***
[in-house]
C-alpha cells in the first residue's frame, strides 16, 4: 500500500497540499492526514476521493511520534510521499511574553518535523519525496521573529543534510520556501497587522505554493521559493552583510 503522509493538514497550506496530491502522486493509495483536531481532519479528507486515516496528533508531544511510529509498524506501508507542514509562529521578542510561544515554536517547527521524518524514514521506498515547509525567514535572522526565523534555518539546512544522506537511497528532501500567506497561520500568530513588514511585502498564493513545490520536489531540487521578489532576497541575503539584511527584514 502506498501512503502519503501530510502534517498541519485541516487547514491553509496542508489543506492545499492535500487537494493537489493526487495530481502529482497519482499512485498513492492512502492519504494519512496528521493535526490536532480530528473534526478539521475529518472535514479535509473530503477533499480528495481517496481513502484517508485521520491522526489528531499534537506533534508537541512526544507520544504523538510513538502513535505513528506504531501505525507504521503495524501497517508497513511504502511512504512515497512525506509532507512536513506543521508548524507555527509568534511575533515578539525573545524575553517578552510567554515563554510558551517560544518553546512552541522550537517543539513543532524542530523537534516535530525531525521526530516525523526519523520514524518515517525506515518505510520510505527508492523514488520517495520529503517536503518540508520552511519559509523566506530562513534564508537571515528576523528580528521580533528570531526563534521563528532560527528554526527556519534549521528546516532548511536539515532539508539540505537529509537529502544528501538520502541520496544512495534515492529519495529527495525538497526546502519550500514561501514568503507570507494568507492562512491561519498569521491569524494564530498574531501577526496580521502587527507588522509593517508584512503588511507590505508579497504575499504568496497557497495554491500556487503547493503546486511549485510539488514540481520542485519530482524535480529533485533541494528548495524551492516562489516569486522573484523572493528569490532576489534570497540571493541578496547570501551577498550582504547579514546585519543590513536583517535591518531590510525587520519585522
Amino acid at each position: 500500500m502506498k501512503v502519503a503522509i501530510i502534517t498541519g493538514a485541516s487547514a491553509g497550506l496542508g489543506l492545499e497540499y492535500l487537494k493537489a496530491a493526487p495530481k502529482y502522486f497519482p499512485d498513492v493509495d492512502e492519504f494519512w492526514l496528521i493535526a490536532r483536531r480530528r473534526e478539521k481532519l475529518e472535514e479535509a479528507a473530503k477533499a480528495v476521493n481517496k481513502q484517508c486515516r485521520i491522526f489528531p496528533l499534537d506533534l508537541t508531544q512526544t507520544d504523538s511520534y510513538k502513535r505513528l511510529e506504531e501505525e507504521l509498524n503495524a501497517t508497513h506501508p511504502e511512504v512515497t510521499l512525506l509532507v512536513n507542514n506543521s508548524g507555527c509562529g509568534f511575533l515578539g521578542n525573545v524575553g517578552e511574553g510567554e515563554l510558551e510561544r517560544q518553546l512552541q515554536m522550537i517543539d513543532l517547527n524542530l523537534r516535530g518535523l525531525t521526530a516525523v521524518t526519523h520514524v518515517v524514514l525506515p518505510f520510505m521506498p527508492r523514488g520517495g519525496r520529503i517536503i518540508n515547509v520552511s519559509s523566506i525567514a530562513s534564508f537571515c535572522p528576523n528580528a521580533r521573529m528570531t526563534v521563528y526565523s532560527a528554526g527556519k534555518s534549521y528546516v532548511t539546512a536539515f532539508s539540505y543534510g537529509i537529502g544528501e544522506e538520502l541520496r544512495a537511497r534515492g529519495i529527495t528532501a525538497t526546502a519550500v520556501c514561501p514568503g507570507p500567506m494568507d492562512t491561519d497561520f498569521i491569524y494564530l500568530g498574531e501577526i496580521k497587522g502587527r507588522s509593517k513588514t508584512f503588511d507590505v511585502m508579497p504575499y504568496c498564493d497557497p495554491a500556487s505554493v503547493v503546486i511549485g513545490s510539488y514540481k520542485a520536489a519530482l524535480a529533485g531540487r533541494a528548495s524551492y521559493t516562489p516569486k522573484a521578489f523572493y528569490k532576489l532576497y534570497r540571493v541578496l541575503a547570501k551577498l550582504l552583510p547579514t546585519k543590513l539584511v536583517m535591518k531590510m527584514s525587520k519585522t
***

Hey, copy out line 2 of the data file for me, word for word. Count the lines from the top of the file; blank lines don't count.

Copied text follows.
C-alpha cells in the first residue's frame, strides 16, 4: 500500500497540499492526514476521493511520534510521499511574553518535523519525496521573529543534510520556501497587522505554493521559493552583510 503522509493538514497550506496530491502522486493509495483536531481532519479528507486515516496528533508531544511510529509498524506501508507542514509562529521578542510561544515554536517547527521524518524514514521506498515547509525567514535572522526565523534555518539546512544522506537511497528532501500567506497561520500568530513588514511585502498564493513545490520536489531540487521578489532576497541575503539584511527584514 502506498501512503502519503501530510502534517498541519485541516487547514491553509496542508489543506492545499492535500487537494493537489493526487495530481502529482497519482499512485498513492492512502492519504494519512496528521493535526490536532480530528473534526478539521475529518472535514479535509473530503477533499480528495481517496481513502484517508485521520491522526489528531499534537506533534508537541512526544507520544504523538510513538502513535505513528506504531501505525507504521503495524501497517508497513511504502511512504512515497512525506509532507512536513506543521508548524507555527509568534511575533515578539525573545524575553517578552510567554515563554510558551517560544518553546512552541522550537517543539513543532524542530523537534516535530525531525521526530516525523526519523520514524518515517525506515518505510520510505527508492523514488520517495520529503517536503518540508520552511519559509523566506530562513534564508537571515528576523528580528521580533528570531526563534521563528532560527528554526527556519534549521528546516532548511536539515532539508539540505537529509537529502544528501538520502541520496544512495534515492529519495529527495525538497526546502519550500514561501514568503507570507494568507492562512491561519498569521491569524494564530498574531501577526496580521502587527507588522509593517508584512503588511507590505508579497504575499504568496497557497495554491500556487503547493503546486511549485510539488514540481520542485519530482524535480529533485533541494528548495524551492516562489516569486522573484523572493528569490532576489534570497540571493541578496547570501551577498550582504547579514546585519543590513536583517535591518531590510525587520519585522